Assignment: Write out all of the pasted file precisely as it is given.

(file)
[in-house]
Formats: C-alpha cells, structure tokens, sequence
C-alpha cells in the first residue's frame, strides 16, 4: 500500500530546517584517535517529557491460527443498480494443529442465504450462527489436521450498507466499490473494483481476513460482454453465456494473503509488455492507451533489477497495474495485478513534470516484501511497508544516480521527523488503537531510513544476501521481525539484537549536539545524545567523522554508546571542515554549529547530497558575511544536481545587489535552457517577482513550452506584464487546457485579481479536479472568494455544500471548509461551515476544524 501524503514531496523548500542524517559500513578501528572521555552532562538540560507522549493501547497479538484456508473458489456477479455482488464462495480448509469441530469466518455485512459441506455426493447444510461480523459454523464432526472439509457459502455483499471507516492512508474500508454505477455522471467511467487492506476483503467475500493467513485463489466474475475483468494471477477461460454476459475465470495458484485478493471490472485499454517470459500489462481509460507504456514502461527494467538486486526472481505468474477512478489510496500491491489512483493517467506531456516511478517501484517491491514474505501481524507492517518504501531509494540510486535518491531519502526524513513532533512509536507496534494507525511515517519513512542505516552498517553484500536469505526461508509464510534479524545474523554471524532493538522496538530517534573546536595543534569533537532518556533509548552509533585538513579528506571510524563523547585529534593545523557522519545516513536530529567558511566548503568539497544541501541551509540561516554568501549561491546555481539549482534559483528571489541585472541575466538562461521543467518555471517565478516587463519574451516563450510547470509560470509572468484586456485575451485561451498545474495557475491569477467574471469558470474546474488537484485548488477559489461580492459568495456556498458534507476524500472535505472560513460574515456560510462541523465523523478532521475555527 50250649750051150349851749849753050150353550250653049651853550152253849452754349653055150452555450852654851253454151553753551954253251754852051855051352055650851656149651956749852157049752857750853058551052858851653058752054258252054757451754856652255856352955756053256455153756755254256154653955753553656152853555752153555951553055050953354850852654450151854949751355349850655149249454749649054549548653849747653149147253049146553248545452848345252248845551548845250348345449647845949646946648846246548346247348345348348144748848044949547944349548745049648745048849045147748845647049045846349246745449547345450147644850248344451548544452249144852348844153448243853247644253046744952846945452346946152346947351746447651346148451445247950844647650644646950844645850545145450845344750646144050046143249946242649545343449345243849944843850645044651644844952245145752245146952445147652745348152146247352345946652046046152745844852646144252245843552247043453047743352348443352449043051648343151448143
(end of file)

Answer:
[in-house]
Formats: C-alpha cells, structure tokens, sequence
C-alpha cells in the first residue's frame, strides 16, 4: 500500500530546517584517535517529557491460527443498480494443529442465504450462527489436521450498507466499490473494483481476513460482454453465456494473503509488455492507451533489477497495474495485478513534470516484501511497508544516480521527523488503537531510513544476501521481525539484537549536539545524545567523522554508546571542515554549529547530497558575511544536481545587489535552457517577482513550452506584464487546457485579481479536479472568494455544500471548509461551515476544524 501524503514531496523548500542524517559500513578501528572521555552532562538540560507522549493501547497479538484456508473458489456477479455482488464462495480448509469441530469466518455485512459441506455426493447444510461480523459454523464432526472439509457459502455483499471507516492512508474500508454505477455522471467511467487492506476483503467475500493467513485463489466474475475483468494471477477461460454476459475465470495458484485478493471490472485499454517470459500489462481509460507504456514502461527494467538486486526472481505468474477512478489510496500491491489512483493517467506531456516511478517501484517491491514474505501481524507492517518504501531509494540510486535518491531519502526524513513532533512509536507496534494507525511515517519513512542505516552498517553484500536469505526461508509464510534479524545474523554471524532493538522496538530517534573546536595543534569533537532518556533509548552509533585538513579528506571510524563523547585529534593545523557522519545516513536530529567558511566548503568539497544541501541551509540561516554568501549561491546555481539549482534559483528571489541585472541575466538562461521543467518555471517565478516587463519574451516563450510547470509560470509572468484586456485575451485561451498545474495557475491569477467574471469558470474546474488537484485548488477559489461580492459568495456556498458534507476524500472535505472560513460574515456560510462541523465523523478532521475555527 50250649750051150349851749849753050150353550250653049651853550152253849452754349653055150452555450852654851253454151553753551954253251754852051855051352055650851656149651956749852157049752857750853058551052858851653058752054258252054757451754856652255856352955756053256455153756755254256154653955753553656152853555752153555951553055050953354850852654450151854949751355349850655149249454749649054549548653849747653149147253049146553248545452848345252248845551548845250348345449647845949646946648846246548346247348345348348144748848044949547944349548745049648745048849045147748845647049045846349246745449547345450147644850248344451548544452249144852348844153448243853247644253046744952846945452346946152346947351746447651346148451445247950844647650644646950844645850545145450845344750646144050046143249946242649545343449345243849944843850645044651644844952245145752245146952445147652745348152146247352345946652046046152745844852646144252245843552247043453047743352348443352449043051648343151448143